The olive python is often kept as a pet and is bred in captivity. It is technically an advanced-level species due to its size, habitat requirements, and strong feeding response, requiring a terrarium of a minimum of 2.4 metres (8 ft) long, by 1 metre (3 ft) high and 1 metre (3 ft) wide. If raised properly, it is noted to be friendly, curious, and calm. In removing it from its enclosure, snake hooks be used so as to prevent the feeding response from being triggered, and once out, it can generally be freely handled calmly due to its placid nature.[7][better source needed]


Close-up of head and scales


  1. ^ a b McDiarmid RW, Campbell JA, Touré T (1999). Snake Species of the World: A Taxonomic and Geographic Reference, Volume 1. Washington, District of Columbia: Herpetologists' League. 511 pp. ISBN 1-893777-00-6 (series). ISBN 1-893777-01-4 (volume).
  2. ^ a b c d e f g Olive python, Liasis olivaceus Archived 24 September 2015 at the Wayback Machine at Pilbara Pythons Archived 18 December 2014 at the Wayback Machine. Accessed 4 August 2008.
  3. ^ a b c "Liasis olivaceus". Integrated Taxonomic Information System. Retrieved 4 August 2008.
  4. ^ a b c d Olive Python Archived 24 October 2007 at the Wayback Machine at Currumbin Wildlife Sanctuary Archived 24 October 2007 at the Wayback Machine. Accessed 4 August 2008.
  5. ^ a b Captive maintenance and breeding of olive python Archived 4 March 2008 at the Wayback Machine at Victorian Herpetological Society Archived 18 July 2008 at the Wayback Machine. Accessed 4 August 2008.
  6. ^ "Snake vs crocodile: A dramatic showdown - ABC (none) - Australian Broadcasting Corporation". www.abc.net.au.
  7. ^ "Olive Python Fact Sheet". 28 October 2013.

Further reading[edit]

  • Barker DG, Barker TM (1994). Pythons of the World. Volume I. Australia. Lakeside, California: Advanced Vivarium Systems. xviii + 171 pp.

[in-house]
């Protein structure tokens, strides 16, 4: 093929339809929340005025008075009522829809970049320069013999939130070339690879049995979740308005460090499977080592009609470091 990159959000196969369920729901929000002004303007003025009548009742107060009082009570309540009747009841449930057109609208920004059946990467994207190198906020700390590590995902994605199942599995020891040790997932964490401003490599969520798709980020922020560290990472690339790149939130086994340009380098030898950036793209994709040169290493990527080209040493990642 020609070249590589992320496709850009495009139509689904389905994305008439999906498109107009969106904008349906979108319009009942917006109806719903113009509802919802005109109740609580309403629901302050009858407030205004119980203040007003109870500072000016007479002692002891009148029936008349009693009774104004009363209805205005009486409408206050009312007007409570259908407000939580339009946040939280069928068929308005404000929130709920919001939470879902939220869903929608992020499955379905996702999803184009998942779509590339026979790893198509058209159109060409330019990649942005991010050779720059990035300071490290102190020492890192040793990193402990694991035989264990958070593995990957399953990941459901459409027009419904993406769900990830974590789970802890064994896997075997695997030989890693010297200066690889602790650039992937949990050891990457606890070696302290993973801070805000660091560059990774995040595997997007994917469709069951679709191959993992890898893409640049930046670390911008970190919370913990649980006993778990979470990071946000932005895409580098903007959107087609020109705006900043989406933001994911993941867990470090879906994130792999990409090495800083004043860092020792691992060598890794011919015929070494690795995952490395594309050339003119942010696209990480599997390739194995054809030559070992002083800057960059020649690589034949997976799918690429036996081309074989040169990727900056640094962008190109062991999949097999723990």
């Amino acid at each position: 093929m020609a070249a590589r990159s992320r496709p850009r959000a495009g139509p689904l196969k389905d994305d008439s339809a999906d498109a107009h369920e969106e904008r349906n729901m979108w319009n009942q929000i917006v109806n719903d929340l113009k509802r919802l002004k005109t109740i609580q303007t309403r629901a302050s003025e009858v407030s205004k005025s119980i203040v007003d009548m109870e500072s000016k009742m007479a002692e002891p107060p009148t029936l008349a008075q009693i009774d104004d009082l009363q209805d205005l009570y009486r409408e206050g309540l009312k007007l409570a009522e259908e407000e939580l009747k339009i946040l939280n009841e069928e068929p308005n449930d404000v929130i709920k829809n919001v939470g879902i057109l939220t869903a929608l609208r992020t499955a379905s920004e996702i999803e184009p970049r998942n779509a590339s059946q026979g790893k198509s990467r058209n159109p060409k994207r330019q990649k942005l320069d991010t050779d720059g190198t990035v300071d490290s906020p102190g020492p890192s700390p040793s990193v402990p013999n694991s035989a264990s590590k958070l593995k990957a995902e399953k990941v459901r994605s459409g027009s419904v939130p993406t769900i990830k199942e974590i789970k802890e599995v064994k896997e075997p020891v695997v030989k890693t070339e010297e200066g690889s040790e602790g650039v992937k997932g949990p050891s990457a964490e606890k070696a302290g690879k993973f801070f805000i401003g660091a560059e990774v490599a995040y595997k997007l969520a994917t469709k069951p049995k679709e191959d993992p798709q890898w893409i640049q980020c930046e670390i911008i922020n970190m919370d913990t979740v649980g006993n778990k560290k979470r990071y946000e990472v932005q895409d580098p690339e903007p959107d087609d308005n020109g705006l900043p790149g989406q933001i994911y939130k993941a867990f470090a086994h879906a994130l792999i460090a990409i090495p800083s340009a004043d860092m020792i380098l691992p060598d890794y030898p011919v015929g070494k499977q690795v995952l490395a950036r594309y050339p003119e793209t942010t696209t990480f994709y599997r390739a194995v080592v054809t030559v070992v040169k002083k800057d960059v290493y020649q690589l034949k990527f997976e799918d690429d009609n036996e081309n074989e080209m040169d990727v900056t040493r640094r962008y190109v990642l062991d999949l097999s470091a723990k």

• Boulenger GA (1893). Catalogue of the Snakes in the British Museum (Natural History). Volume I., Containing the Families ... Boidæ ... London: Trustees of the British Museum (Natural History). (Taylor and Francis, printers). xiii + 448 pp. + Plates I-XXVIII. (Liasis olivaceus, p. 79 + Plate IV, figure 2).
  • Cogger HG (2014). Reptiles and Amphibians of Australia, Seventh Edition. Clayton, Victoria, Australia: CSIRO Publishing. xxx + 1,033 pp. ISBN 978-0643100350.
  • Gray JE (1842). "Synopsis of the species of prehensile-tailed Snakes, or Family Boidæ". Zoological Miscellany 2: 41–46. (Liasis olivacea, new species, p. 45).
  • Reynolds, R. Graham; Niemiller, Matthew L.; Revell, Liam J. (2014). "Toward a Tree-of-Life for the boas and pythons: Multilocus species-level phylogeny with unprecedented taxon sampling". Molecular Phylogenetics and Evolution 71: 201–213.
  • Smith LA (1981). "A revision of the Liasis olivaceus species-group (Serpentes: Boidae) in Western Australia". Records of the Western Australian Museum 9 (2): 227–233. (Liasis olivaceus barroni, new subspecies, pp. 231–233, Figure 2).
  • Wilson, Steve; Swan, Gerry (2013). A Complete Guide to Reptiles of Australia, Fourth Edition. Sydney: New Holland Publishers. 522 pp. ISBN 978-1921517280.

External links[edit]